Case of the Mysterious Midget Typhoon Solved

By Tom Yulsman | July 22, 2013 6:57 pm

The Terra satellite captured this image of a cyclonic storm over the Pacific Ocean on July 17, 2013. (Image: NASA Earth Observatory)

Last Friday, I shared an animation of satellite images showing what appeared to be a midget typhoon cruising across the western Pacific Ocean. Today, NASA’s Earth Observatory featured a picture of the storm as its Image of the Day. (See the picture at the top of this post.)

A typhoon is a kind of tropical cyclone that forms in, or moves into, the western North Pacific Ocean west of the dateline. But it’s looking now that this one probably was not a true tropical cyclone.

Scott Bachmeier, a research meteorologist at the University of Wisconsin’s Cooperative Institute for Meteorological Satellite Studies, told the Earth Observatory team that while the storm did have many features of a cyclone, it lacked one key attribute: It did not appear to derive its energy from warm sea surface waters.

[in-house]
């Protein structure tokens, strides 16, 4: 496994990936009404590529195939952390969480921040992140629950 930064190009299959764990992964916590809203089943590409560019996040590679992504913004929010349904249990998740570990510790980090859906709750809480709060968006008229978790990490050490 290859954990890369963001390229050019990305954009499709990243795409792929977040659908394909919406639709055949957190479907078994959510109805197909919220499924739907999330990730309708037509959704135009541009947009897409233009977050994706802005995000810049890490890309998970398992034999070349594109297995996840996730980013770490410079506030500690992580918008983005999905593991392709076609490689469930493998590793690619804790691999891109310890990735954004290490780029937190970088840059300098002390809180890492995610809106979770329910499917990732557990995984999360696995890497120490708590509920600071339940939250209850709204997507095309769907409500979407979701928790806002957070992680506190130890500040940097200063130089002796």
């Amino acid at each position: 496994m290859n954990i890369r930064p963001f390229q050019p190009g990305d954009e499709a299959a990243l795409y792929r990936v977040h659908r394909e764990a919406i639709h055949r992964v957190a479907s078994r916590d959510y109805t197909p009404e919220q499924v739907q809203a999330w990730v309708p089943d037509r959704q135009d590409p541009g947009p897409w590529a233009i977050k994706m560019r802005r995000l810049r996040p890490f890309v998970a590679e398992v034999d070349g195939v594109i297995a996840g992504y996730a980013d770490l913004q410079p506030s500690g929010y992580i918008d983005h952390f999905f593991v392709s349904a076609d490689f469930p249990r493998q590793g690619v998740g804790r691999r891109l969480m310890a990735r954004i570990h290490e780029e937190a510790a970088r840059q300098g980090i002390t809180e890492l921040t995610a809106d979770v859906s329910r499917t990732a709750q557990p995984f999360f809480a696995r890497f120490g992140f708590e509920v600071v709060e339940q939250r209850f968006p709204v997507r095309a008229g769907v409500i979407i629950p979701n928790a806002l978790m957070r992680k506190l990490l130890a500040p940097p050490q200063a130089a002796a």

Do check out the Earth Observatory post for more information. For example, they’ve got details on Tropical Cyclone Tracy, a truly tiny typhoon that whacked Darwin, Australia in 1974, killing 64 people and destroying most of the city.

Last week’s quasi-tiny-typhoon (I don’t know what else to call it!) caused no damage and dissipated before making landfall.

Case closed.

CATEGORIZED UNDER: Remote Sensing, select, Top Posts, Weather
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ImaGeo

ImaGeo is a visual blog focusing on the intersection of imagery, imagination and Earth. It focuses on spectacular visuals related to the science of our planet, with an emphasis (although not an exclusive one) on the unfolding Anthropocene Epoch.

About Tom Yulsman

Tom Yulsman is Director of the Center for Environmental Journalism and a Professor of Journalism at the University of Colorado, Boulder. He also continues to work as a science and environmental journalist with more than 30 years of experience producing content for major publications. His work has appeared in the New York Times, Washington Post, Audubon, Climate Central, Columbia Journalism Review, Discover, Nieman Reports, and many other publications. He has held a variety of editorial positions over the years, including a stint as editor-in-chief of Earth magazine. Yulsman has written one book: Origins: the Quest for Our Cosmic Roots, published by the Institute of Physics in 2003.

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